Finally, with more sticky tape, glued the sheet (without any sign of being the instructions sheet) to the frame base to hold all the components
Close the frame (recycle the passepartout or use it in another frame) and there you go!
And see how it looks hanging on the wall
Saty safe everyone!
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In 2015 Shei and I started a thing when we travel to Essen for our very first time at Spiel. We brought a tiny llama toy that we planned to put on the top of games, things and so on but suddenly we took a picture of a designer with that toy called Bernarda and everything changed. We took pictures of designers, artist and people we know from the boardgaming world and it was super fun.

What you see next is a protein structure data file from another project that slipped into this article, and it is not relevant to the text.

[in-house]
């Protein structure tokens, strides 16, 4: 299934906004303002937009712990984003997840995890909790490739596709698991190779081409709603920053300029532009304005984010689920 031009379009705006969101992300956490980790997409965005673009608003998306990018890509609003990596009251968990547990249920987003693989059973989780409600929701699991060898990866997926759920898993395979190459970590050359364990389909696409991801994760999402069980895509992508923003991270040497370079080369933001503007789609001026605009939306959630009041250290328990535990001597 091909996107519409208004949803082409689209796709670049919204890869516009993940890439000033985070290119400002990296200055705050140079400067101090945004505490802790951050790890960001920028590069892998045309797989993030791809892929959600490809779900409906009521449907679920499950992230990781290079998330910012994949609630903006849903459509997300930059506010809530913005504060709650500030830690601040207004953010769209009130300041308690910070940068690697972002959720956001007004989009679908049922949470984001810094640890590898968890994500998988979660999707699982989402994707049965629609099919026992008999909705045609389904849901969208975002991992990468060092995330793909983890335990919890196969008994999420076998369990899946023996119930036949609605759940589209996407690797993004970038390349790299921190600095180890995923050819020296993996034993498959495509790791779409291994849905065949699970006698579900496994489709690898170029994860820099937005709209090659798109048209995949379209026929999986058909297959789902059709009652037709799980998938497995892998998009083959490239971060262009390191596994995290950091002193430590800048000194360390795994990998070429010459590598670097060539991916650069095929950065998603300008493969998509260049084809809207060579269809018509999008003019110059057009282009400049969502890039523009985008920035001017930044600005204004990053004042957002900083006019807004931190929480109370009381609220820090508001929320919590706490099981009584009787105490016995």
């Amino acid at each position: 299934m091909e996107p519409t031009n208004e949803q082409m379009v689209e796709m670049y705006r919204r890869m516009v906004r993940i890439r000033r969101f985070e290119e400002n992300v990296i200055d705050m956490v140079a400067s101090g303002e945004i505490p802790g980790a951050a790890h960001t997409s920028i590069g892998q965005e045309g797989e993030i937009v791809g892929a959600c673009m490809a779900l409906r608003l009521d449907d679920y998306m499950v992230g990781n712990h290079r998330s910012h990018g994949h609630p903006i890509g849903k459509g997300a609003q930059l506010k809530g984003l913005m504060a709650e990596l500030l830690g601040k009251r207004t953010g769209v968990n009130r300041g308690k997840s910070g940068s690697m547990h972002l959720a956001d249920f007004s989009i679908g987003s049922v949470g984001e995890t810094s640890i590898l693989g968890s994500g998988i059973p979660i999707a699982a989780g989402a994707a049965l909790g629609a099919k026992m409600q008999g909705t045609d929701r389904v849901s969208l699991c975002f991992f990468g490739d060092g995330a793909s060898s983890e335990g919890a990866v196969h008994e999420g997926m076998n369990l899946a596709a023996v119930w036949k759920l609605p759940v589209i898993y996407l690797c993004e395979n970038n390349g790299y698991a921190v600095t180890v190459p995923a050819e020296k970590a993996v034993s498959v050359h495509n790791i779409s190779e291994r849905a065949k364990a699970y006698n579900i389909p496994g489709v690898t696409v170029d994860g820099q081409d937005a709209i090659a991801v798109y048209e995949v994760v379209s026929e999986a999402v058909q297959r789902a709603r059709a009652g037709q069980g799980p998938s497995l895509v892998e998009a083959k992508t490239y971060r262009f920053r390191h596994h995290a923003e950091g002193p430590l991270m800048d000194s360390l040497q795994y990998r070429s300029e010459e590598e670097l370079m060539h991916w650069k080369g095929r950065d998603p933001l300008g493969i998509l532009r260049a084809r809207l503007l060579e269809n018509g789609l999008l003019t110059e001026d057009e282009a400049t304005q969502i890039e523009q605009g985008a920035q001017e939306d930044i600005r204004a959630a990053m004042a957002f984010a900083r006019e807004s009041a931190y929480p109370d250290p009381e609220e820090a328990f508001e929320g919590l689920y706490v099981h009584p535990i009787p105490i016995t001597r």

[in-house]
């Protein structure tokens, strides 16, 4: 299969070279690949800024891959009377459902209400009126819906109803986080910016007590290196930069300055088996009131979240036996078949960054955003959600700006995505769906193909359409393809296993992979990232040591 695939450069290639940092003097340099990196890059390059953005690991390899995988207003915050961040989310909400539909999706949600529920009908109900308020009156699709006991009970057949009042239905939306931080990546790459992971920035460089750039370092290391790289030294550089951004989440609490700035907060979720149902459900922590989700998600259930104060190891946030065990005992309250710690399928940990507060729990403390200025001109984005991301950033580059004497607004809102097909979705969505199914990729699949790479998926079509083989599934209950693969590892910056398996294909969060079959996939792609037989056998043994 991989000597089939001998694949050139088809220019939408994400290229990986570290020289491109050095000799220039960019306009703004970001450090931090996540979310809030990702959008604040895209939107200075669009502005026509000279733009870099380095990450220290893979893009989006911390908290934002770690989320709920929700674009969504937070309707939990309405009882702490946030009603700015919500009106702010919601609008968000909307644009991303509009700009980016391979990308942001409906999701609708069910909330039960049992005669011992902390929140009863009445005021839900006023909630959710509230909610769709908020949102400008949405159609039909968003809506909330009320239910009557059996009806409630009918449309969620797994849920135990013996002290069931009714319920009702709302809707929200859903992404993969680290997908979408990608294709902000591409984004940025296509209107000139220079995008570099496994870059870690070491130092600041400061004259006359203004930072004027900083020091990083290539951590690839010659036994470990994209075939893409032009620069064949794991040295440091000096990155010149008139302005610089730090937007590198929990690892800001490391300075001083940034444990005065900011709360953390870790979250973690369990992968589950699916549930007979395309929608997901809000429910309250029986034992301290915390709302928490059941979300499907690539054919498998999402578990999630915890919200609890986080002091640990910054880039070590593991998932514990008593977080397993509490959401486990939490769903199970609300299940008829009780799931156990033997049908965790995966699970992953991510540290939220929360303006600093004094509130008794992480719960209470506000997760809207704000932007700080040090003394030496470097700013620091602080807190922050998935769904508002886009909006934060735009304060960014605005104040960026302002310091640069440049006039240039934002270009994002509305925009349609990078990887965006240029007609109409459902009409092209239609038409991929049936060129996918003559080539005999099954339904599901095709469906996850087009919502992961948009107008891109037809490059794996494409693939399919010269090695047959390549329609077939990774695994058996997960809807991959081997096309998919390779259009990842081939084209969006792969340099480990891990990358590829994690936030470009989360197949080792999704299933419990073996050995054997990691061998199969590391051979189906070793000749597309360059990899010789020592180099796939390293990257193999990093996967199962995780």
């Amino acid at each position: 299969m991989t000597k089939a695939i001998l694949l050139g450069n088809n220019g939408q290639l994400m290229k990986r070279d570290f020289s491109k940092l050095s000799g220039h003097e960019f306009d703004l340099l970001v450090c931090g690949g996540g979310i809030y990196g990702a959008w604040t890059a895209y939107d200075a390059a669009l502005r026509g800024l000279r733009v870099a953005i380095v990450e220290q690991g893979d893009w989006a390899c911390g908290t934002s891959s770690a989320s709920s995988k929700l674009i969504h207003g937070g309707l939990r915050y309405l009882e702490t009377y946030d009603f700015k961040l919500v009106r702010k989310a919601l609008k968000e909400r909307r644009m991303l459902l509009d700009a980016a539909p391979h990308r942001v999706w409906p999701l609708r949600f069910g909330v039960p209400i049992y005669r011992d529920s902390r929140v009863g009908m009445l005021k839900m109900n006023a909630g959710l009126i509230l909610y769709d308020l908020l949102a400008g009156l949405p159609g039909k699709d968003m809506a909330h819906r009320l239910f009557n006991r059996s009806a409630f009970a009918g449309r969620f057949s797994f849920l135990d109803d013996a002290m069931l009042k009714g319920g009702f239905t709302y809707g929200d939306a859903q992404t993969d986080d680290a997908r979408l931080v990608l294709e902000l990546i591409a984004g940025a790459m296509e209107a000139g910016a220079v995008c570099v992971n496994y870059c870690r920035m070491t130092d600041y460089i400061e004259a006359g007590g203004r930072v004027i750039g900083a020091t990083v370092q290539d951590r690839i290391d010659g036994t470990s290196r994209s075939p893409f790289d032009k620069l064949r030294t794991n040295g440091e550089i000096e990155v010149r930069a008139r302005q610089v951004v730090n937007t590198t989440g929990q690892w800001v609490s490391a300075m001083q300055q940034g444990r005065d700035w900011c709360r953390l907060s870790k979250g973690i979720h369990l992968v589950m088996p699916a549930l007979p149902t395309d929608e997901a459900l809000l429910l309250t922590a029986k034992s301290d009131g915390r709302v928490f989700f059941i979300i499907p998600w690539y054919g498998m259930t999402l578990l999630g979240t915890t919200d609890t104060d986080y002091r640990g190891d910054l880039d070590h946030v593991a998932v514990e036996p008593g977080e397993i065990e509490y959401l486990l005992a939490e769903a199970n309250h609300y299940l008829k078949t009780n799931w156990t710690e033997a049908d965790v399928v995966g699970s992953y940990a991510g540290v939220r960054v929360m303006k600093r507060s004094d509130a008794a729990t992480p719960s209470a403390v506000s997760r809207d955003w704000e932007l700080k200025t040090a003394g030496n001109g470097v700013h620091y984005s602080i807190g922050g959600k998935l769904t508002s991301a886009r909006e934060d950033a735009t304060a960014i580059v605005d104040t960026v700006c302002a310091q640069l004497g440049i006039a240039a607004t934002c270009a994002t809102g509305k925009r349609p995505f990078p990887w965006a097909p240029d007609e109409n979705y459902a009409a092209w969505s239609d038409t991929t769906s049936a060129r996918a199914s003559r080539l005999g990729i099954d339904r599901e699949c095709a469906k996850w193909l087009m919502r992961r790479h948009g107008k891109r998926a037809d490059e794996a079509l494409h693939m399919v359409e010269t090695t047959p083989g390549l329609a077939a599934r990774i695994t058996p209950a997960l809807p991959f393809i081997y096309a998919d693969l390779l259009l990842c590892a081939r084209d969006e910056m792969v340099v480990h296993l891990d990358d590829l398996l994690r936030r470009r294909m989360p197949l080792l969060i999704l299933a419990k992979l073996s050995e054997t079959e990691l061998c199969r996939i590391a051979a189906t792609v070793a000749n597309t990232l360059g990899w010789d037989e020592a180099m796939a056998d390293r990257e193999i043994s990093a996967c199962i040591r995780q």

Then, we came back on 2016 and did the same thing with another different llama toy called Vicenta and many of them remembered that odd moment in which two stupid people with a smile in their faces asked them "to take a picture with Vicenta"
In 2017 we got married and didn't attend to Spiel, but in 2018 we came back again and took pictures with Benigna 'Beni' and it was amazing.
This is the 4th year that we do this thing, now with Paquita "Paqui", and we think that this will be a tradition every year we attend to Spiel but... do you know why?
At the end of the fair, we end with about 70 pictures of people smiling, doing shenanigans or crazy things with the toy and everyone looks happy and enjoying this wonderful boardgame world. Those smiles and faces remain us why we are here: To make people happy.